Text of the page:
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The French company have now started legal proceedings in five European jurisdictions (France, Belgium, Germany, Spain and the UK) as they look to protect their brand from counterfeit goods and preserve the right to dictate where their products are sold.

It is a case that goes to the heart of the eBay business model. L’Oreal’s lawyers accuse the auction site of aiding the sale of counterfeit goods (or goods sourced from outside the European Economic Area).

By failing to adequately police fakes that appear in their listings – and receiving revenue from their sale – eBay were in effect acting in concert with the sellers of those goods, L’Oréal argued.

EBay firmly deny the claims and say they are simply providing a trading platform for consumers to buy and sell products. Responsibility for looking after L’Oréal’s trademarks, they contend, rests primarily with L’Oréal.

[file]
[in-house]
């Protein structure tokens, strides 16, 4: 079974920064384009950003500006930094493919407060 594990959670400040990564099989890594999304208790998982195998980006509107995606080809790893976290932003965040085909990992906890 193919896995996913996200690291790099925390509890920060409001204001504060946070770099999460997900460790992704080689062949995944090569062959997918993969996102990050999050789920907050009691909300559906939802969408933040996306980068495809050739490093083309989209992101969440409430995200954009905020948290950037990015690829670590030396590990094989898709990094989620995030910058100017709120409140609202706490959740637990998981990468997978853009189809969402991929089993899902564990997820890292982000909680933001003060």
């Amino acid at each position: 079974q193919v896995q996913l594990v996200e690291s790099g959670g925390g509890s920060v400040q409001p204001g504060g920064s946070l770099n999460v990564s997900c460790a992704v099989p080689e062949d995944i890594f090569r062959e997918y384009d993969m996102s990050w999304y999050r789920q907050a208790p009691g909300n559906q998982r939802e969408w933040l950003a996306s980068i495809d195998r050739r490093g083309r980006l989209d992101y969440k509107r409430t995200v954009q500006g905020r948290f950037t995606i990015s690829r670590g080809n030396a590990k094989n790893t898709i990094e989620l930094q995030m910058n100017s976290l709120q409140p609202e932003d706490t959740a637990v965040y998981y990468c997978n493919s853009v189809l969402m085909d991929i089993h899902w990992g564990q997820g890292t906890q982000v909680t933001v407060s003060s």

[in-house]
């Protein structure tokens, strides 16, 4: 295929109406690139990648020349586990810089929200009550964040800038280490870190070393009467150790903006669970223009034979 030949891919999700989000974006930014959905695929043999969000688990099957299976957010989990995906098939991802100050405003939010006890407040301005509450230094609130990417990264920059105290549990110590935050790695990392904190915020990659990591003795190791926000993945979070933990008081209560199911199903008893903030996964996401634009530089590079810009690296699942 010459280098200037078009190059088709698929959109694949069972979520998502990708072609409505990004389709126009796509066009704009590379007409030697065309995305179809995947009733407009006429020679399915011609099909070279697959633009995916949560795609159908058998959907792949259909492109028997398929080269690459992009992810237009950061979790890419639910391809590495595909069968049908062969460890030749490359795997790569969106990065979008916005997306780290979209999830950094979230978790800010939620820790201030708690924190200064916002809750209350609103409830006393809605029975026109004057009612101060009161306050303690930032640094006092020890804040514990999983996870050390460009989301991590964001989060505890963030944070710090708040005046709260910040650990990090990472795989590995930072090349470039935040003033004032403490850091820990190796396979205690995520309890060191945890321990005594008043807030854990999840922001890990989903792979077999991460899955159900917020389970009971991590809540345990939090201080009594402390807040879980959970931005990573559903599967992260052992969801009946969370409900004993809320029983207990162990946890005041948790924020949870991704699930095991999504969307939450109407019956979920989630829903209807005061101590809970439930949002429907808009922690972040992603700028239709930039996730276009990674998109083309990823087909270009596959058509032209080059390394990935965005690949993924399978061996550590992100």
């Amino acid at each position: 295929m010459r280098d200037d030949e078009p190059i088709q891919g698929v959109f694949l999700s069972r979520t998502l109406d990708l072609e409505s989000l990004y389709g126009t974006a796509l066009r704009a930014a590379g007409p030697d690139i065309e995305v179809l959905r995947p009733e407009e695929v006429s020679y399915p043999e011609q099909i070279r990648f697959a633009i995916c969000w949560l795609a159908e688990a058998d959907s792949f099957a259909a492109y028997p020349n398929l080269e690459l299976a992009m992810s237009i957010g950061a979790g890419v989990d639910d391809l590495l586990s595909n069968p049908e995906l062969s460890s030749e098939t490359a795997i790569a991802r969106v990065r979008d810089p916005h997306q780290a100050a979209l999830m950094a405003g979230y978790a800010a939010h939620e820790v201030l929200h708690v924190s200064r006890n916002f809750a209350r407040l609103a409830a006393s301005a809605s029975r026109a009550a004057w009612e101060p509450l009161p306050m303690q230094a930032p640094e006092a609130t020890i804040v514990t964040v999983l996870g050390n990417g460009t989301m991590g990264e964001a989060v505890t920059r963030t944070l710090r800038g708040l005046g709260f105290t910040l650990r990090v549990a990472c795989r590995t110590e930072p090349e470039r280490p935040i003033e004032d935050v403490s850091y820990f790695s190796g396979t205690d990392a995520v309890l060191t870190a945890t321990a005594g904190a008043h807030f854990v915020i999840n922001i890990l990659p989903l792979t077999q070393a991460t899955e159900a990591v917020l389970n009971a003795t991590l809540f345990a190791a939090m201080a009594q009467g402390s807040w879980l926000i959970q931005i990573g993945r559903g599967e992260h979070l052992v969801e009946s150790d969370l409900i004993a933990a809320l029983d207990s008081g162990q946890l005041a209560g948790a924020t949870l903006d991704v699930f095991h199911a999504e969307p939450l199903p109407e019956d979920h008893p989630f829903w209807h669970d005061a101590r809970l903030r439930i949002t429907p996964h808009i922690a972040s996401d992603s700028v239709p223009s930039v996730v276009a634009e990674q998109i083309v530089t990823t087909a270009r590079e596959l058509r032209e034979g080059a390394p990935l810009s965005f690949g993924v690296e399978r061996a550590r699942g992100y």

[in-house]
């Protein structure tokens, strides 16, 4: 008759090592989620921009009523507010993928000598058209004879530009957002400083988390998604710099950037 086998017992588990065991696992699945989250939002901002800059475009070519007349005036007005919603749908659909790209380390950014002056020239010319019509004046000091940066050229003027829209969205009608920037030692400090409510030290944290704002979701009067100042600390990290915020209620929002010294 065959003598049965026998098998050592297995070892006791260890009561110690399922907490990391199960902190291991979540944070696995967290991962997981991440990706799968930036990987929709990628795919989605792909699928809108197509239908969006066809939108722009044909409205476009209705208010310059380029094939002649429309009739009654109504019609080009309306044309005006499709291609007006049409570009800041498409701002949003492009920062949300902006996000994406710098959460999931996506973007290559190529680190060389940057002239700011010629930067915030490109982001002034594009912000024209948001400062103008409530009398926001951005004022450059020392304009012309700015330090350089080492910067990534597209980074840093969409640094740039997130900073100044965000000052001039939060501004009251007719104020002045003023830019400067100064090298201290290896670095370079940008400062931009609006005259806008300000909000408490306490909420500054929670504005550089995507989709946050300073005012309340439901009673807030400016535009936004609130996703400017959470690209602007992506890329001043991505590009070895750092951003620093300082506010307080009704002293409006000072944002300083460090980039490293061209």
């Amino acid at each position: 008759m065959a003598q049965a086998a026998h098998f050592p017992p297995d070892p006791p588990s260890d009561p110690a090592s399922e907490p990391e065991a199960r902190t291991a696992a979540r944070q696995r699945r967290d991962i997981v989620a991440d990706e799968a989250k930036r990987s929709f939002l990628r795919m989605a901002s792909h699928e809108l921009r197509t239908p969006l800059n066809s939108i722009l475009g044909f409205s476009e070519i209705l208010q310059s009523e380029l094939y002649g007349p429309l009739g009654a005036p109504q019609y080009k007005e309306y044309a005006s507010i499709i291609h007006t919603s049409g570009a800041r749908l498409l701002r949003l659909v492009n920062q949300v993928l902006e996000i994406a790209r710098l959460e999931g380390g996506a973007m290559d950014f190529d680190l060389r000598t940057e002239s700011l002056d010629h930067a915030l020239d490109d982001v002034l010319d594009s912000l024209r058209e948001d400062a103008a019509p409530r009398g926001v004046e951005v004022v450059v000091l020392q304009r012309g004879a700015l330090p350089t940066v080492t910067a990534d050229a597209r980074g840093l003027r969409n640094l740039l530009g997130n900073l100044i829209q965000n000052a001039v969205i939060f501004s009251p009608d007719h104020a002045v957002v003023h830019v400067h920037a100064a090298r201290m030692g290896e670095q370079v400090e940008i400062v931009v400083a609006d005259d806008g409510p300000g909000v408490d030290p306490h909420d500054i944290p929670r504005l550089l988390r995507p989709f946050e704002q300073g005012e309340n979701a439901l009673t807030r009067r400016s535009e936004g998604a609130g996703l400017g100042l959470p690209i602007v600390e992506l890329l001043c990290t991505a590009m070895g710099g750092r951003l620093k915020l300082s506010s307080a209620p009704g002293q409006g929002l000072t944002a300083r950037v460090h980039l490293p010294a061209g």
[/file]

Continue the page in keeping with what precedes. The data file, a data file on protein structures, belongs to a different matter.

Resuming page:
EBay have experienced mixed success in broadly similar cases, winning last year against Tiffany & Co. in New York and L’Oreal in Brussels, and recently (on February 26) against the Rolex Group in Germany. In these cases the courts have ruled that eBay do not have to vet every item on their site to prevent counterfeit products from being sold.

However, they lost to the LVMH Group and Hermès International in France where the courts also effectively ruled that luxury brands had the right to limit sales of their goods to licensed outlets.

This inconsistency in the rulings is increasing the pressure on the EU to provide clarity on the issue. Brussels bureaucrats could yet provide the rules that shape the future of online shopping.